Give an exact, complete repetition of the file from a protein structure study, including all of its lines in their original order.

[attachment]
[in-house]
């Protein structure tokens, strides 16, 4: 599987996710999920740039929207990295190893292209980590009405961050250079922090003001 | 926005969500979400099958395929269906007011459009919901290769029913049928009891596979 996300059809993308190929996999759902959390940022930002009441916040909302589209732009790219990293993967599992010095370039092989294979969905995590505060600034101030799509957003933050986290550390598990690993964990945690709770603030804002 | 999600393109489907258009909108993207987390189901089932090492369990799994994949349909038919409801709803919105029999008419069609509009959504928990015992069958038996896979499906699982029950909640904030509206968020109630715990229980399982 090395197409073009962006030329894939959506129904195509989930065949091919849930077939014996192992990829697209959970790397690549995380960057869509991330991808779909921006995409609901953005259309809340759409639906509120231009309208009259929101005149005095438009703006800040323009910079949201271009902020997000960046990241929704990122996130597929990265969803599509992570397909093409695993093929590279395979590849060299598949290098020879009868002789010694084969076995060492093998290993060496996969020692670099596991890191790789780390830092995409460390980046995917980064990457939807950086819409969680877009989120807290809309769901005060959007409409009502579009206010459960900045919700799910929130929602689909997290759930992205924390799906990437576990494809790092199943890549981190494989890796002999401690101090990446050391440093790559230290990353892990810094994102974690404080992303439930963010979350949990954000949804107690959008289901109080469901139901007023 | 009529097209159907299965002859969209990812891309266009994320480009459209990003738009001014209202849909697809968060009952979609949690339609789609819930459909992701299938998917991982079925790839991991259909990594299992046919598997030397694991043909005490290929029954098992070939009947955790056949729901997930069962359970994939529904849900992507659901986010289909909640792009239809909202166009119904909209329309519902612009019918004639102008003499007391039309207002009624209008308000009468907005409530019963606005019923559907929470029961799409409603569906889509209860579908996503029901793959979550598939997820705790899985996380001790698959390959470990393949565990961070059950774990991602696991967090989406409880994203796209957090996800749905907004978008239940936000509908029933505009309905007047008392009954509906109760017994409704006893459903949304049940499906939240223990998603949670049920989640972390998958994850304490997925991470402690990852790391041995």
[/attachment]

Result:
[in-house]
């Protein structure tokens, strides 16, 4: 599987996710999920740039929207990295190893292209980590009405961050250079922090003001 | 926005969500979400099958395929269906007011459009919901290769029913049928009891596979 996300059809993308190929996999759902959390940022930002009441916040909302589209732009790219990293993967599992010095370039092989294979969905995590505060600034101030799509957003933050986290550390598990690993964990945690709770603030804002 | 999600393109489907258009909108993207987390189901089932090492369990799994994949349909038919409801709803919105029999008419069609509009959504928990015992069958038996896979499906699982029950909640904030509206968020109630715990229980399982 090395197409073009962006030329894939959506129904195509989930065949091919849930077939014996192992990829697209959970790397690549995380960057869509991330991808779909921006995409609901953005259309809340759409639906509120231009309208009259929101005149005095438009703006800040323009910079949201271009902020997000960046990241929704990122996130597929990265969803599509992570397909093409695993093929590279395979590849060299598949290098020879009868002789010694084969076995060492093998290993060496996969020692670099596991890191790789780390830092995409460390980046995917980064990457939807950086819409969680877009989120807290809309769901005060959007409409009502579009206010459960900045919700799910929130929602689909997290759930992205924390799906990437576990494809790092199943890549981190494989890796002999401690101090990446050391440093790559230290990353892990810094994102974690404080992303439930963010979350949990954000949804107690959008289901109080469901139901007023 | 009529097209159907299965002859969209990812891309266009994320480009459209990003738009001014209202849909697809968060009952979609949690339609789609819930459909992701299938998917991982079925790839991991259909990594299992046919598997030397694991043909005490290929029954098992070939009947955790056949729901997930069962359970994939529904849900992507659901986010289909909640792009239809909202166009119904909209329309519902612009019918004639102008003499007391039309207002009624209008308000009468907005409530019963606005019923559907929470029961799409409603569906889509209860579908996503029901793959979550598939997820705790899985996380001790698959390959470990393949565990961070059950774990991602696991967090989406409880994203796209957090996800749905907004978008239940936000509908029933505009309905007047008392009954509906109760017994409704006893459903949304049940499906939240223990998603949670049920989640972390998958994850304490997925991470402690990852790391041995």